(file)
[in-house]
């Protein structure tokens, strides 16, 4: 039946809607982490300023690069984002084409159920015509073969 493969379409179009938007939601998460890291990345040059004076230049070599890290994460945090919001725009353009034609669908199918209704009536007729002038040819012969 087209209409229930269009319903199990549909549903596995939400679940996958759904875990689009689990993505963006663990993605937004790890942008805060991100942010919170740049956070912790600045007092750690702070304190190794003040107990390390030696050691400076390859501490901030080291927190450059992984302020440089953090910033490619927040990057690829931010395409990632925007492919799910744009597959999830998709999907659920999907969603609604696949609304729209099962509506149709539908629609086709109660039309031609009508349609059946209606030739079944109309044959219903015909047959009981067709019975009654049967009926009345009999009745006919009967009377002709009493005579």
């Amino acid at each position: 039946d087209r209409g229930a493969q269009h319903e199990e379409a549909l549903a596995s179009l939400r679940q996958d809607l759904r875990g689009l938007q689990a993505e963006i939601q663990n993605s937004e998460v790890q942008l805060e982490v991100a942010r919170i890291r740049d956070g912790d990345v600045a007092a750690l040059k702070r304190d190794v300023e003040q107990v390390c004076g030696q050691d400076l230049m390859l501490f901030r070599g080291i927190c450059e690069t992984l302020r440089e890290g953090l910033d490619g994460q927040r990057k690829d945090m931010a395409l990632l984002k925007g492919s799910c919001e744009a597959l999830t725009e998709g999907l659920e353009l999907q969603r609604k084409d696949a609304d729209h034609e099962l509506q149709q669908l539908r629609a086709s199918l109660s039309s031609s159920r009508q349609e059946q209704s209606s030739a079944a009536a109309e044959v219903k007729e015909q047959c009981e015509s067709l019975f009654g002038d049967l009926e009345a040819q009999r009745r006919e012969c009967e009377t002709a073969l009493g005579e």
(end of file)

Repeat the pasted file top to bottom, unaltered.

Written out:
[in-house]
């Protein structure tokens, strides 16, 4: 039946809607982490300023690069984002084409159920015509073969 493969379409179009938007939601998460890291990345040059004076230049070599890290994460945090919001725009353009034609669908199918209704009536007729002038040819012969 087209209409229930269009319903199990549909549903596995939400679940996958759904875990689009689990993505963006663990993605937004790890942008805060991100942010919170740049956070912790600045007092750690702070304190190794003040107990390390030696050691400076390859501490901030080291927190450059992984302020440089953090910033490619927040990057690829931010395409990632925007492919799910744009597959999830998709999907659920999907969603609604696949609304729209099962509506149709539908629609086709109660039309031609009508349609059946209606030739079944109309044959219903015909047959009981067709019975009654049967009926009345009999009745006919009967009377002709009493005579």
């Amino acid at each position: 039946d087209r209409g229930a493969q269009h319903e199990e379409a549909l549903a596995s179009l939400r679940q996958d809607l759904r875990g689009l938007q689990a993505e963006i939601q663990n993605s937004e998460v790890q942008l805060e982490v991100a942010r919170i890291r740049d956070g912790d990345v600045a007092a750690l040059k702070r304190d190794v300023e003040q107990v390390c004076g030696q050691d400076l230049m390859l501490f901030r070599g080291i927190c450059e690069t992984l302020r440089e890290g953090l910033d490619g994460q927040r990057k690829d945090m931010a395409l990632l984002k925007g492919s799910c919001e744009a597959l999830t725009e998709g999907l659920e353009l999907q969603r609604k084409d696949a609304d729209h034609e099962l509506q149709q669908l539908r629609a086709s199918l109660s039309s031609s159920r009508q349609e059946q209704s209606s030739a079944a009536a109309e044959v219903k007729e015909q047959c009981e015509s067709l019975f009654g002038d049967l009926e009345a040819q009999r009745r006919e012969c009967e009377t002709a073969l009493g005579e």